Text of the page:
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Imperial Treasure – not for the undiscerning

8 April 2019

Nick Savage, Innerplace Concierge

There‘s something epic and genteel about Waterloo Place, particularly as you stroll south past Pall Mall to St James‘s Park. The restaurants hemming in either side of the avenue are imposing Georgian structures that seem to pay homage to the high life in the way its many military statues do fallen heroes. Imperial Treasure fits neatly into this category of gastrodome. It‘s meant for the well-heeled and monied, an international venture with a reputation built on the back of the two Michelin-starred Imperial Treasure in Shanghai and its similarly celebrated outlets in Hong Kong, Singapore and Seoul.

Walking up to the entrance on a Thursday evening, we immediately felt ensconced in a setting that can only be called salubrious. The Grade II-listed building has been reimagined by Parisian-based firm Studio Liaigre, who have created an overwhelmingly opulent room that blends Chinese, French and London accents and serves as the perfect platform for the technical Cantonese cuisine produced by the kitchens.  There‘s a fascinating interplay between stunning original moulding painted black and neo-Modernist chandeliers, screens, seating and banquettes. Simply put, it‘s a very beautiful room. We kicked back with a Manhattan and awaited an auspiciously eight-course menu at the price of £88 per person - calibrated to bring maximum luck during the Chinese New Year.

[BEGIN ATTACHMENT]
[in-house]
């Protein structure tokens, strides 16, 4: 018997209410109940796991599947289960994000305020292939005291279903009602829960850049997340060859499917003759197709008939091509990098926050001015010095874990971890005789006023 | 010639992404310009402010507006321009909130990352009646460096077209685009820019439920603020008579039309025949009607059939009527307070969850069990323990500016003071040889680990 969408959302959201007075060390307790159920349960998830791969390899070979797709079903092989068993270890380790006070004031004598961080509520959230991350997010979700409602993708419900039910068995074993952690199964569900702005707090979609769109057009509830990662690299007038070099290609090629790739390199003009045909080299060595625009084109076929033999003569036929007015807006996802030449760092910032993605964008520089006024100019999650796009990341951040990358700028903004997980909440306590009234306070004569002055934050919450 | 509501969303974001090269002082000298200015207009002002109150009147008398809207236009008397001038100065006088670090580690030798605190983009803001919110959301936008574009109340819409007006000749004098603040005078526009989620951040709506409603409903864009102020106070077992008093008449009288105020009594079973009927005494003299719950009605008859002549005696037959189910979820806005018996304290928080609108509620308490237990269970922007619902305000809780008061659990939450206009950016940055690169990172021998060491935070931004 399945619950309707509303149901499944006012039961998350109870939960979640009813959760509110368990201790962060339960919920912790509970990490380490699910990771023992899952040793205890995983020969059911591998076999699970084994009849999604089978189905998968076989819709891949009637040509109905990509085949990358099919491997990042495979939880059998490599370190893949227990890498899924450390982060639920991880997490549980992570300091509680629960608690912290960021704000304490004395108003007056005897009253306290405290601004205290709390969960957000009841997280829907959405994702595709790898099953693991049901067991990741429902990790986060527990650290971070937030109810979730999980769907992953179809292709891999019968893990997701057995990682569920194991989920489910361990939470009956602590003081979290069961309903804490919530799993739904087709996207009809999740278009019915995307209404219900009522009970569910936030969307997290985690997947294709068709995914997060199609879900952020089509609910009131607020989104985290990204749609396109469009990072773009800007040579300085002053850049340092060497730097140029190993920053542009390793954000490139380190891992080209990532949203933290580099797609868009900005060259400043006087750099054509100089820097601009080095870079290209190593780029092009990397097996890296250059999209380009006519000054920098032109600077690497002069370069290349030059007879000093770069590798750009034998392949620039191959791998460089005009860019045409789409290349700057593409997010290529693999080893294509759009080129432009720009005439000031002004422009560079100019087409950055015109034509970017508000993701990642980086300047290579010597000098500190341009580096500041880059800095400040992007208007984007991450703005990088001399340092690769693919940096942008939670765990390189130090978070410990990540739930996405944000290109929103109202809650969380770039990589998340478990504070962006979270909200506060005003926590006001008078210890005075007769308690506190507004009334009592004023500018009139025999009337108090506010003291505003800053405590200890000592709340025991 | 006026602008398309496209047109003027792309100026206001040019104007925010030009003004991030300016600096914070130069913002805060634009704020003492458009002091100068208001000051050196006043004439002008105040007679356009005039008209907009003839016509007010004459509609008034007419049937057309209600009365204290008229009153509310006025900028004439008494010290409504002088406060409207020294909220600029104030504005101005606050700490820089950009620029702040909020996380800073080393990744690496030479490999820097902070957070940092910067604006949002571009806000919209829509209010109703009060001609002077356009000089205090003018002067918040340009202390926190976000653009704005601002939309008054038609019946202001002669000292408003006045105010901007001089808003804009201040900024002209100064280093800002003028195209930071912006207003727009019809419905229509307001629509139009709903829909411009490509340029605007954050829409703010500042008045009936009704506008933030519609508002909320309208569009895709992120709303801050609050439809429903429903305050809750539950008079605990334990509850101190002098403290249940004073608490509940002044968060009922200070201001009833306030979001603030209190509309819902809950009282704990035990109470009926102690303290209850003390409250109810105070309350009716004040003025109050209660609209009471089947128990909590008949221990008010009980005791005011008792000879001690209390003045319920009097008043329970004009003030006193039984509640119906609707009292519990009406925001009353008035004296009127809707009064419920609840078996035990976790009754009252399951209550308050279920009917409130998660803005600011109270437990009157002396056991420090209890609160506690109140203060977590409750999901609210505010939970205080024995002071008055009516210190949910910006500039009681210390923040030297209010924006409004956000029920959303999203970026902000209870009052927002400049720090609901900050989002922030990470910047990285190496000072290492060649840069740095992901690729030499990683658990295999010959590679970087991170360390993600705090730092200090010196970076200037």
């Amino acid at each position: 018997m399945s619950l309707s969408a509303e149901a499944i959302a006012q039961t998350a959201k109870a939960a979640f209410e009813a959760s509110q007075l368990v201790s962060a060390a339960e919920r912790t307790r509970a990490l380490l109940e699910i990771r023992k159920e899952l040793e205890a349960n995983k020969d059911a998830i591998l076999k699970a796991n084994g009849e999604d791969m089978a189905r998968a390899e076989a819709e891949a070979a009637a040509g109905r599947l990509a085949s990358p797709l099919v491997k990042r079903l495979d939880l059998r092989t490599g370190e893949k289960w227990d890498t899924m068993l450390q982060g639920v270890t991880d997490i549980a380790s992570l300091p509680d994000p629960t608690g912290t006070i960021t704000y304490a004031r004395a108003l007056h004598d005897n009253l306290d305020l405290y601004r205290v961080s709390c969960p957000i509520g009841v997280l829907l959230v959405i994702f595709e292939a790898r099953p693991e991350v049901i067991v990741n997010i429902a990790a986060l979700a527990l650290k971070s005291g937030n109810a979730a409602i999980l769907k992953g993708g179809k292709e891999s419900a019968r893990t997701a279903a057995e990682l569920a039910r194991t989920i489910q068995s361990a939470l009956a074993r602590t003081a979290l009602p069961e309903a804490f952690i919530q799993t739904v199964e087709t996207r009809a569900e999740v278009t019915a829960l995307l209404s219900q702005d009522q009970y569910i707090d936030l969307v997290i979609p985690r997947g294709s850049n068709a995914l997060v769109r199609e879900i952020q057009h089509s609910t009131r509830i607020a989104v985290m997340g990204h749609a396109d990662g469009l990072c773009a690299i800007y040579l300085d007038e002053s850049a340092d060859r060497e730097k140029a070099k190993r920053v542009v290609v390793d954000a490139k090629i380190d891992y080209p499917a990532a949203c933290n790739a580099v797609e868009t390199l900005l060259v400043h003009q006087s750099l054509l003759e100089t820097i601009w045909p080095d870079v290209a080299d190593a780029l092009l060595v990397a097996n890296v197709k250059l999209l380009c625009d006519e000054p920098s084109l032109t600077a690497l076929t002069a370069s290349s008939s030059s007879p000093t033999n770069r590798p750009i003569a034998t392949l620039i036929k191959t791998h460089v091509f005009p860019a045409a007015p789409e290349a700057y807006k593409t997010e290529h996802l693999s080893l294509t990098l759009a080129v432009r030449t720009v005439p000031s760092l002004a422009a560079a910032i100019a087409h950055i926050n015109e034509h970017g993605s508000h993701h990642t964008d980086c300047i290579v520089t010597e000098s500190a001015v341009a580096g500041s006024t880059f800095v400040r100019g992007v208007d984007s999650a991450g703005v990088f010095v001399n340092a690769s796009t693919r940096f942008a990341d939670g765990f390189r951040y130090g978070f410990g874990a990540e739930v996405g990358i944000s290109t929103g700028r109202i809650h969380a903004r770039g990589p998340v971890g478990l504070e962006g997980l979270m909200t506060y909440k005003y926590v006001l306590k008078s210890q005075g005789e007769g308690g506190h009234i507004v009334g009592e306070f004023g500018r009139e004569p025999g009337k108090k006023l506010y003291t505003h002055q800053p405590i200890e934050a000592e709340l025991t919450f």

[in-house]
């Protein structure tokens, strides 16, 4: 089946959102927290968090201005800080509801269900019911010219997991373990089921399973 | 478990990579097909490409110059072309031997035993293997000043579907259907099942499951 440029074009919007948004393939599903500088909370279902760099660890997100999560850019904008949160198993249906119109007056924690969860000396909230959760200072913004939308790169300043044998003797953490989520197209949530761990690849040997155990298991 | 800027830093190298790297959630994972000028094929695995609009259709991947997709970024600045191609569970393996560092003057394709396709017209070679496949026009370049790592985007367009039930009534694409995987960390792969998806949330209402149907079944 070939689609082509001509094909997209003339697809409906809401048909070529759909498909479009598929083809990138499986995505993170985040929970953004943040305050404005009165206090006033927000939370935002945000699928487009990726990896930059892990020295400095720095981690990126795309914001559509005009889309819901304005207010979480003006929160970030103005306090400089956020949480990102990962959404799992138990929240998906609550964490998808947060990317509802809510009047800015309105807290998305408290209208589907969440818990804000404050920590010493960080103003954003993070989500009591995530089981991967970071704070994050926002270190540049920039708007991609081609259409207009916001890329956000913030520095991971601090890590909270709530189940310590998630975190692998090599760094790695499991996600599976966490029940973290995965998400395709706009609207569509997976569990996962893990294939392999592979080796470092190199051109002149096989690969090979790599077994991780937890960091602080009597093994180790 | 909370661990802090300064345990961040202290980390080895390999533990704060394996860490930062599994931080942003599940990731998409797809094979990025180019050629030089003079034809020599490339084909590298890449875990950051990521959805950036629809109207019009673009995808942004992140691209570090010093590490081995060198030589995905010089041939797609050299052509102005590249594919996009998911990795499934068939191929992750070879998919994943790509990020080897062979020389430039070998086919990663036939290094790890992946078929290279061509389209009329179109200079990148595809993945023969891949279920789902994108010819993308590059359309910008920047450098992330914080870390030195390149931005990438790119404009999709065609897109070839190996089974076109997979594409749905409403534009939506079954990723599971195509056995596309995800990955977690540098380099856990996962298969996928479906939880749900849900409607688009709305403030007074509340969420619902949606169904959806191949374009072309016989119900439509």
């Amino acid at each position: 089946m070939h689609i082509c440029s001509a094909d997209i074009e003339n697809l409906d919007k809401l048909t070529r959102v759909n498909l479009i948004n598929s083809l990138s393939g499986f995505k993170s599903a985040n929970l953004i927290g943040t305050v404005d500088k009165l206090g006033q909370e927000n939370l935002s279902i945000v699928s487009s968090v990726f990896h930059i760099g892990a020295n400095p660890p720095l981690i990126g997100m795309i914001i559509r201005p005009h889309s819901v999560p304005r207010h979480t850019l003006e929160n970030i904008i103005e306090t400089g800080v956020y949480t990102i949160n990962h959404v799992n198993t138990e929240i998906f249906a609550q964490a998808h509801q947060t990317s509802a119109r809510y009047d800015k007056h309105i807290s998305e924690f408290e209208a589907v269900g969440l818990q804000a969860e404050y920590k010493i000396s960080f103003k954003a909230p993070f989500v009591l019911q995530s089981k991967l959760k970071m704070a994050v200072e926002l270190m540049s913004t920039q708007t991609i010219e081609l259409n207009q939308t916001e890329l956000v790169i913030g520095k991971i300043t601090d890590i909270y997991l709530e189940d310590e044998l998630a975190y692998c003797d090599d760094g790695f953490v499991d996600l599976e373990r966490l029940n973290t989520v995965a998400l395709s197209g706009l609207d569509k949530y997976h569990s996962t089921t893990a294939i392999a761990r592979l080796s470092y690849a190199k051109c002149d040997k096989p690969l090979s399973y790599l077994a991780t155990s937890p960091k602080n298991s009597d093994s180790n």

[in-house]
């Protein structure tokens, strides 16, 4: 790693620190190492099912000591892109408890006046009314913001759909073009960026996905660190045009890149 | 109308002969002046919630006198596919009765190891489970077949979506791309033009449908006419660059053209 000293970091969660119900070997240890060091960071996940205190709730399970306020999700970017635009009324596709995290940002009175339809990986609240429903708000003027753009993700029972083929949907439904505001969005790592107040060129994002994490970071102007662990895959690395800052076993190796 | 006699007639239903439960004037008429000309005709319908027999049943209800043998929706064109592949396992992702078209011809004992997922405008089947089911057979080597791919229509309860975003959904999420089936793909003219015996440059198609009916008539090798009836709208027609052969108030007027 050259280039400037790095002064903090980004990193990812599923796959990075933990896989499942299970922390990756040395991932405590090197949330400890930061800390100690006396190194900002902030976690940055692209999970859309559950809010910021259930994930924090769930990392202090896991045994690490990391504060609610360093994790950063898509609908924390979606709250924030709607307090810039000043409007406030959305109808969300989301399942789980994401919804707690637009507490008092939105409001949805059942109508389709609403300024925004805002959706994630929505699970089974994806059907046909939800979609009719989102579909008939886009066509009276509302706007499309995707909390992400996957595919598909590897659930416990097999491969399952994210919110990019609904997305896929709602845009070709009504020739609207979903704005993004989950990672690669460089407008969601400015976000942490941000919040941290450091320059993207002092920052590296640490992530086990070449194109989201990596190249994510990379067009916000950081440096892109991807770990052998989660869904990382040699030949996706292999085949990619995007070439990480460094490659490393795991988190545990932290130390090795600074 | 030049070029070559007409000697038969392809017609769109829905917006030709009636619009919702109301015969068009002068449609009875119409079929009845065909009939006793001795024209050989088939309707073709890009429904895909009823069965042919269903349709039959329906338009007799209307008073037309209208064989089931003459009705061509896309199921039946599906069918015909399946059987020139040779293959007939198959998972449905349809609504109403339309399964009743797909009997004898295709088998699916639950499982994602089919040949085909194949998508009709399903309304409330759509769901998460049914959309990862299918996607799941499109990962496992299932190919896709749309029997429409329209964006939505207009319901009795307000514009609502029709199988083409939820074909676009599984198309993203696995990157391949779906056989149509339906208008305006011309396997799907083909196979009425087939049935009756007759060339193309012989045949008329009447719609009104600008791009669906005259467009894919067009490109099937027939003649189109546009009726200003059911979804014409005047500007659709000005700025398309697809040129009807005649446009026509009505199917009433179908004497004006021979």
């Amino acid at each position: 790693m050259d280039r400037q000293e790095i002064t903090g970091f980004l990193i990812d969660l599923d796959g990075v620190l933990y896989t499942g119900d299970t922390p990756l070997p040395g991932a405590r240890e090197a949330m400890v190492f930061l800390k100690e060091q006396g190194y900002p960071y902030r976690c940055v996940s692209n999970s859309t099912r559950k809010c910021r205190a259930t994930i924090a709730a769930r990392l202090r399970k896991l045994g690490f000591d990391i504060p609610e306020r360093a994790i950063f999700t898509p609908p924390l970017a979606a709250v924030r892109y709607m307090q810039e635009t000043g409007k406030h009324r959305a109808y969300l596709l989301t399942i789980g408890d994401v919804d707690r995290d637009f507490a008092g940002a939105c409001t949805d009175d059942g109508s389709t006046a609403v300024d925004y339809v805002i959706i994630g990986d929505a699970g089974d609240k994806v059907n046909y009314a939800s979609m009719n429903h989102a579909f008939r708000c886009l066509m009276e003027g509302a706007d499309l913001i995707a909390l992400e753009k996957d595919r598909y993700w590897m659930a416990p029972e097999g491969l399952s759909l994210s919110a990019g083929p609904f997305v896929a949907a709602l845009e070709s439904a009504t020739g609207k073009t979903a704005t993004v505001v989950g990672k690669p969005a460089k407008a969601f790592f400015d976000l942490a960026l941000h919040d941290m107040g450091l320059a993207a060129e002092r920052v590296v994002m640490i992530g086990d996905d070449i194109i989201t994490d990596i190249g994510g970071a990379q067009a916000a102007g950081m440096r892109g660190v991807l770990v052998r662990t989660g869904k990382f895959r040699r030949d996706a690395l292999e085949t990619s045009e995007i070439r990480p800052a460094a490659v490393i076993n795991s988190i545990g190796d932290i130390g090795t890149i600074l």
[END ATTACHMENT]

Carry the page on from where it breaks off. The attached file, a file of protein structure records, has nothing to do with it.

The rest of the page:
It kicked off with an assemblage of dim sum: a crispy lobster roll, golden-fried okra and a hefty slab of foie laid atop a rectangle of bean curd. All were skilfully executed and excellent. Softshell crab with soya crumble and crispy corn-fed chicken with almond flake were down to earth and delicious. Sautéed beef tenderloin topped with shards of crispy garlic was butter-soft and sumptuous, while braised noodle with mushroom and truffle oil was pure earthy elegance. Of everything sampled, though, our favourites were the stir-fried prawn in chilli sauce - little pink curls of crustaceans immersed in a piquant, lip-prickling broth.

All in, Imperial Treasure isn‘t for the undiscerning, but if you‘re well-versed in upscale Cantonese, it‘s probably for you.

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